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The Sun Daily: How do you tackle tax audits?

Repost of publication on The Sun Daily on 28 December 2020.
EXPECT the Inland Revenue Board (IRB) to increase substantially the volume of tax audits in 2021. The intention is twofold: To meet the 2021 target of RM132 billion and to educate taxpayers to improve their compliance with the tax laws.

Although the IRB is accommodative to taxpayers, the climate has changed where the IRB is more thorough in carrying out their scrutiny and identifying issues. They are also firmer in holding their positions and are prepared to take the issues to court.

It is very important that a tax audit is handled correctly. Once an assessment is issued, the taxpayer must pay the tax within 30 days of the issuance of the assessment and thereafter litigate in the courts which will take many years to resolve. In most cases where there are tax adjustments, there will be penalties to accompany the tax assessment. This can range from 25% to 100%. This puts the taxpayer at a severe cash disadvantage even though the taxpayer has grounds to support his position.

Communication and evidence is the answer

The majority of taxpayers file their tax returns diligently in accordance with the tax laws. Disputes arise in tax audits where the IRB may not be aware of the background facts such as the business model or the circumstances surrounding the particular transaction. Therefore, it is important that the taxpayer provides full information and evidence to support his position. It is equally important to communicate continuously with the tax officials to find out their concerns and address them immediately before they move in a different direction.

There is a need for two-way communication. Disputes arise frequently because either one of the parties does not communicate or does not share the other party’s views.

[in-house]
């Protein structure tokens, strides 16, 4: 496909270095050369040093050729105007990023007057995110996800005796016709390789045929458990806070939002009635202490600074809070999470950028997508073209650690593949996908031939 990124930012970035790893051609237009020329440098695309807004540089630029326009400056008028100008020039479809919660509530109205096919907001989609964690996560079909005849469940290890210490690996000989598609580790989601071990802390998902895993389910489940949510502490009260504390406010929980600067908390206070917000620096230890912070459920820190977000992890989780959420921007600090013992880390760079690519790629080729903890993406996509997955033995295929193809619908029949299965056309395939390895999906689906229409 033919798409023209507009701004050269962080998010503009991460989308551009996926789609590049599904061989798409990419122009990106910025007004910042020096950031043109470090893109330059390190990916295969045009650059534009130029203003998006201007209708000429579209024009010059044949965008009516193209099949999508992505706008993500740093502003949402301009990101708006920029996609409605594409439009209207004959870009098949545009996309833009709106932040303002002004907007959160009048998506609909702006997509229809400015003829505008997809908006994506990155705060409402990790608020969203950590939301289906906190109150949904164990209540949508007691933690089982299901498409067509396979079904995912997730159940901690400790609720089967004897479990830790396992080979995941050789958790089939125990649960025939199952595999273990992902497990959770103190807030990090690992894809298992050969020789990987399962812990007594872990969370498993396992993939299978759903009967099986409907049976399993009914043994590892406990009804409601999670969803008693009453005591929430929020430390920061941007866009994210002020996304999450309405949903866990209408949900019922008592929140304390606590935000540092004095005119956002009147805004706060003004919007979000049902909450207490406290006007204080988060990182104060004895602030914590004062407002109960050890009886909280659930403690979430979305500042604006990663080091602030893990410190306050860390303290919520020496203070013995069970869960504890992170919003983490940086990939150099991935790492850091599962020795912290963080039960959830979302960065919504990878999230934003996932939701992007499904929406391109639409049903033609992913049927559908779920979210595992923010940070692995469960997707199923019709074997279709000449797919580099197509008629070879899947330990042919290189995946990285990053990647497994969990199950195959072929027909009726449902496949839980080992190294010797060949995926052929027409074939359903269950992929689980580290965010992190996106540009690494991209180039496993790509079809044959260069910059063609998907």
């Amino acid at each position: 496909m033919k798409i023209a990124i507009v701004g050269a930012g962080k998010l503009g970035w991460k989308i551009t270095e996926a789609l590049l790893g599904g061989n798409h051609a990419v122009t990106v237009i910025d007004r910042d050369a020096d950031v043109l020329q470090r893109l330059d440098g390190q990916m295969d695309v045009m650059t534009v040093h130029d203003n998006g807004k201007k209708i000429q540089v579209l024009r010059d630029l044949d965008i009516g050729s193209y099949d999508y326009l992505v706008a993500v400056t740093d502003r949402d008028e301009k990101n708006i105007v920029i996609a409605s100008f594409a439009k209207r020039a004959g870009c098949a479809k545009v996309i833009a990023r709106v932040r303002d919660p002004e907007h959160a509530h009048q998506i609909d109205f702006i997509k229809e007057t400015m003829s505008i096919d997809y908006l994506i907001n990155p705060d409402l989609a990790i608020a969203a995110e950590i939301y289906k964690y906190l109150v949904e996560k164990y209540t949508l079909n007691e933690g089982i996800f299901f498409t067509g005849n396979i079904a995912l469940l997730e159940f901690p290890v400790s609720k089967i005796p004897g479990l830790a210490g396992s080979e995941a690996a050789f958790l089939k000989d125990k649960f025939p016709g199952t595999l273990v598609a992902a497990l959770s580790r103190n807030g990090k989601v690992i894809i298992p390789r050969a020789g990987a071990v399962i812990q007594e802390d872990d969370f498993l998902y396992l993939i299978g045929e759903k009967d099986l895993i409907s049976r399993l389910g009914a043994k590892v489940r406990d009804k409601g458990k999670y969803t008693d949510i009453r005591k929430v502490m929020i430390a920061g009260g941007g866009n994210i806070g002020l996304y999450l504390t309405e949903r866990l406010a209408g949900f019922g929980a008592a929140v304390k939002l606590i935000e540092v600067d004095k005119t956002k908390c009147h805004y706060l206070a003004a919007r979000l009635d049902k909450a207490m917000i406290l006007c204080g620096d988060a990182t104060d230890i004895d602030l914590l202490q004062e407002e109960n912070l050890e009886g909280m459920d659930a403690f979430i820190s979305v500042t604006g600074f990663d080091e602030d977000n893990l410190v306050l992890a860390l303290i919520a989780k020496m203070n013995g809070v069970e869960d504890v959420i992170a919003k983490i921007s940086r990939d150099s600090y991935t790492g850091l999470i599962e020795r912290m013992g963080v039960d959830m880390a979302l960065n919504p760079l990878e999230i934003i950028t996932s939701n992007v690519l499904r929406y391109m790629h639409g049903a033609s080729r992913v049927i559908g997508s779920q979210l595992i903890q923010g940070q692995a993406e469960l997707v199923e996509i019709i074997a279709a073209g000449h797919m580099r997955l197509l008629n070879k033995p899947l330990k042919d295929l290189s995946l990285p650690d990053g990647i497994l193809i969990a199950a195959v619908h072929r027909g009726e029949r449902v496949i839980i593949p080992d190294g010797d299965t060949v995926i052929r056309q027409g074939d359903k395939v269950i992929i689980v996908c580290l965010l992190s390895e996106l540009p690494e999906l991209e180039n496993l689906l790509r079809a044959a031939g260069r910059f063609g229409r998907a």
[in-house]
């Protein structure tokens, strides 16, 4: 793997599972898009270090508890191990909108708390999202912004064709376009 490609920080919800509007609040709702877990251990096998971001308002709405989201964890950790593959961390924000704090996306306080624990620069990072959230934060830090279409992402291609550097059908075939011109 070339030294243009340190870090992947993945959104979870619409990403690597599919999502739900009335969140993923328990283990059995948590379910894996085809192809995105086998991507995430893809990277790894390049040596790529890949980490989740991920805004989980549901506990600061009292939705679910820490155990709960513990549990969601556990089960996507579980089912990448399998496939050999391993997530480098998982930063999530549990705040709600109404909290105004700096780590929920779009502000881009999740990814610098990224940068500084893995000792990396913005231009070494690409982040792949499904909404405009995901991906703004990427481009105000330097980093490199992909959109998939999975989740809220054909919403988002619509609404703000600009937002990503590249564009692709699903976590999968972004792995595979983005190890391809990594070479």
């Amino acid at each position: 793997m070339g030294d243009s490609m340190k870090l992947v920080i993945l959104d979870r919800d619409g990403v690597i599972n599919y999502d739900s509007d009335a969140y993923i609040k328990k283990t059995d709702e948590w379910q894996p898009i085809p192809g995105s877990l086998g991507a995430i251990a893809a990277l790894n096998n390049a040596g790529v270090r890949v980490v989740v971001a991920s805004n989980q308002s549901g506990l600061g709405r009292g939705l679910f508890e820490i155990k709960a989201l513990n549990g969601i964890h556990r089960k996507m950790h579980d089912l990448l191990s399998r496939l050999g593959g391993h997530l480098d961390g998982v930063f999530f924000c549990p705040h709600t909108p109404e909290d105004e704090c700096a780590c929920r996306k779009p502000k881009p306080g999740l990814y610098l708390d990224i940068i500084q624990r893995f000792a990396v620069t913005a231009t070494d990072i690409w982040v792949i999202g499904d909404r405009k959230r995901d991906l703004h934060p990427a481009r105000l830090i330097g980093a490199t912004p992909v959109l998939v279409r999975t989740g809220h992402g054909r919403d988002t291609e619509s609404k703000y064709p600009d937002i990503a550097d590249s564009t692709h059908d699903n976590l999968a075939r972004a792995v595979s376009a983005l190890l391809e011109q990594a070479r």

Taxpayers cannot assume that the information contained in the tax returns or the accounts will be sufficient for the tax auditor. It is extremely important that more than sufficient evidence is provided right at the beginning of the audit to ensure the IRB understands the circumstance under which the tax return was prepared.

Keeping records is crucial

In many cases, the lack of records in recording the positions taken in the tax return puts the taxpayers in a disadvantage because audits occur many years after the returns have been filed. Many taxpayers cannot recollect the reasons for taking the positions, and records to support such positions are usually missing. Unfortunately, this allows the IRB to raise assessments which the taxpayer will have difficulty defending.

Tax authorities are not always correct

Where the taxpayer has sufficient evidence and support in law, he should ensure that this is communicated to the tax officials and, if necessary, provide explanation on the tax laws, case laws to ensure that his intention is understood. This is to ensure that both parties do not unnecessarily spend time litigating in the courts.

How to close the audit?

In practice, the majority of the cases are settled at the IRB level through negotiations. It is best that discussions and negotiations be held with the tax officials before they issue an assessment.

In the event an assessment is issued, there is still room for settling the case without going to the courts through the Dispute Resolution (DRP) process. This is another opportunity to present your case to an independent group of officers from the IRB. In practice, the DRP is willing to mediate between the taxpayer and the IRB to resolve matters amicably.